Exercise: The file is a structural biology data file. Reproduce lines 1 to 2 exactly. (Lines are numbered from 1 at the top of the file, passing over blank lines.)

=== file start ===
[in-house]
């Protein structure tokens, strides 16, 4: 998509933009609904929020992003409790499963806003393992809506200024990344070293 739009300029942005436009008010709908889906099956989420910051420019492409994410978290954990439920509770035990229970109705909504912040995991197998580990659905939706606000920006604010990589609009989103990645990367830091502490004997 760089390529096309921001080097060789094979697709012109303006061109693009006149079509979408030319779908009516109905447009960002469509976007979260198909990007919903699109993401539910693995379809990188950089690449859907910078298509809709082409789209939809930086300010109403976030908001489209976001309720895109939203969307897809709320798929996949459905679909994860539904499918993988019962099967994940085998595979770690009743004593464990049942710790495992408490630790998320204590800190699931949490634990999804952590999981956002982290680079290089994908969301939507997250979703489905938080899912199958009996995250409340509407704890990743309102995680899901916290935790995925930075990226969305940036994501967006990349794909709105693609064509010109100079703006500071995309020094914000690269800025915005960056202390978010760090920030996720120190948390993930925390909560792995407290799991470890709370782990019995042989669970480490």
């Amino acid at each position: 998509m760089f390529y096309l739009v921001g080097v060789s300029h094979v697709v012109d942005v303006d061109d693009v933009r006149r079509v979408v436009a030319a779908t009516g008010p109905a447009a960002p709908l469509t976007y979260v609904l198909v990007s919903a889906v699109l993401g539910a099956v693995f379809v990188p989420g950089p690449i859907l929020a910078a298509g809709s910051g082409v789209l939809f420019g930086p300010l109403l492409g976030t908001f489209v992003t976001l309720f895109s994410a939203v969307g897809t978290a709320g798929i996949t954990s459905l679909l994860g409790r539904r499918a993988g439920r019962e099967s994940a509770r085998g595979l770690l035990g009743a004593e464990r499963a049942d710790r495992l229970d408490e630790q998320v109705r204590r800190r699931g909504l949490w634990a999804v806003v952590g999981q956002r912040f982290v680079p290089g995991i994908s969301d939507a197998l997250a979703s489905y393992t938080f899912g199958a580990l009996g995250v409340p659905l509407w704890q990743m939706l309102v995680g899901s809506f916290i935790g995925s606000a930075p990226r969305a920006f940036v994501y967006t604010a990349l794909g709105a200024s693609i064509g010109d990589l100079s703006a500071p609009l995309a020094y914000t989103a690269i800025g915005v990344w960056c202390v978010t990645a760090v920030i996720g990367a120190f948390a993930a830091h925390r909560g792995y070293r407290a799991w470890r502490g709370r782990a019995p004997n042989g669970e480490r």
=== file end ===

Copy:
[in-house]
């Protein structure tokens, strides 16, 4: 998509933009609904929020992003409790499963806003393992809506200024990344070293 739009300029942005436009008010709908889906099956989420910051420019492409994410978290954990439920509770035990229970109705909504912040995991197998580990659905939706606000920006604010990589609009989103990645990367830091502490004997 760089390529096309921001080097060789094979697709012109303006061109693009006149079509979408030319779908009516109905447009960002469509976007979260198909990007919903699109993401539910693995379809990188950089690449859907910078298509809709082409789209939809930086300010109403976030908001489209976001309720895109939203969307897809709320798929996949459905679909994860539904499918993988019962099967994940085998595979770690009743004593464990049942710790495992408490630790998320204590800190699931949490634990999804952590999981956002982290680079290089994908969301939507997250979703489905938080899912199958009996995250409340509407704890990743309102995680899901916290935790995925930075990226969305940036994501967006990349794909709105693609064509010109100079703006500071995309020094914000690269800025915005960056202390978010760090920030996720120190948390993930925390909560792995407290799991470890709370782990019995042989669970480490």